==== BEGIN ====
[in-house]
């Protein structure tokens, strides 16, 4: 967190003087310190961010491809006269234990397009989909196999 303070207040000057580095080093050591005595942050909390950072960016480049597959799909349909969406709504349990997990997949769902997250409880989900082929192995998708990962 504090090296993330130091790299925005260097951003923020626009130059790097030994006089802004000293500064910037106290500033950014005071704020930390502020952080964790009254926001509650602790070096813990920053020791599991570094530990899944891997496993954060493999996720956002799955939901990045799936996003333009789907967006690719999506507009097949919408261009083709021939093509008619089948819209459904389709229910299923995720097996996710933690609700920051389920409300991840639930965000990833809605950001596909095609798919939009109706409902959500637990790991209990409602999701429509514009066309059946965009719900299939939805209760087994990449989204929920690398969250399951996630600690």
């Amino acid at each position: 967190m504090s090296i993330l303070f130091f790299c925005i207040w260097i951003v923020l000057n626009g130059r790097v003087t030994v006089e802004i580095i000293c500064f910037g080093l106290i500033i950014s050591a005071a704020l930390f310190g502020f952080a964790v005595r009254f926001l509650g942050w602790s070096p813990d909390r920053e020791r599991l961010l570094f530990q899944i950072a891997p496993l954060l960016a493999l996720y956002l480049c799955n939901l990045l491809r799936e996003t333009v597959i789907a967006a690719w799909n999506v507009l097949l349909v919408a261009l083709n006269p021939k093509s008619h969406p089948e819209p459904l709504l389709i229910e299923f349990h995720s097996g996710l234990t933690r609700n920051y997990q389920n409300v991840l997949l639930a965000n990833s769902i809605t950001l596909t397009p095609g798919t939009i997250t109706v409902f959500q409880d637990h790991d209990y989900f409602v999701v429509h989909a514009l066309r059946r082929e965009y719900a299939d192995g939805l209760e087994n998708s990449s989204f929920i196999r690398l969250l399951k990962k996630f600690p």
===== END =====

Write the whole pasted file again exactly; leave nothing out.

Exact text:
[in-house]
């Protein structure tokens, strides 16, 4: 967190003087310190961010491809006269234990397009989909196999 303070207040000057580095080093050591005595942050909390950072960016480049597959799909349909969406709504349990997990997949769902997250409880989900082929192995998708990962 504090090296993330130091790299925005260097951003923020626009130059790097030994006089802004000293500064910037106290500033950014005071704020930390502020952080964790009254926001509650602790070096813990920053020791599991570094530990899944891997496993954060493999996720956002799955939901990045799936996003333009789907967006690719999506507009097949919408261009083709021939093509008619089948819209459904389709229910299923995720097996996710933690609700920051389920409300991840639930965000990833809605950001596909095609798919939009109706409902959500637990790991209990409602999701429509514009066309059946965009719900299939939805209760087994990449989204929920690398969250399951996630600690």
């Amino acid at each position: 967190m504090s090296i993330l303070f130091f790299c925005i207040w260097i951003v923020l000057n626009g130059r790097v003087t030994v006089e802004i580095i000293c500064f910037g080093l106290i500033i950014s050591a005071a704020l930390f310190g502020f952080a964790v005595r009254f926001l509650g942050w602790s070096p813990d909390r920053e020791r599991l961010l570094f530990q899944i950072a891997p496993l954060l960016a493999l996720y956002l480049c799955n939901l990045l491809r799936e996003t333009v597959i789907a967006a690719w799909n999506v507009l097949l349909v919408a261009l083709n006269p021939k093509s008619h969406p089948e819209p459904l709504l389709i229910e299923f349990h995720s097996g996710l234990t933690r609700n920051y997990q389920n409300v991840l997949l639930a965000n990833s769902i809605t950001l596909t397009p095609g798919t939009i997250t109706v409902f959500q409880d637990h790991d209990y989900f409602v999701v429509h989909a514009l066309r059946r082929e965009y719900a299939d192995g939805l209760e087994n998708s990449s989204f929920i196999r690398l969250l399951k990962k996630f600690p």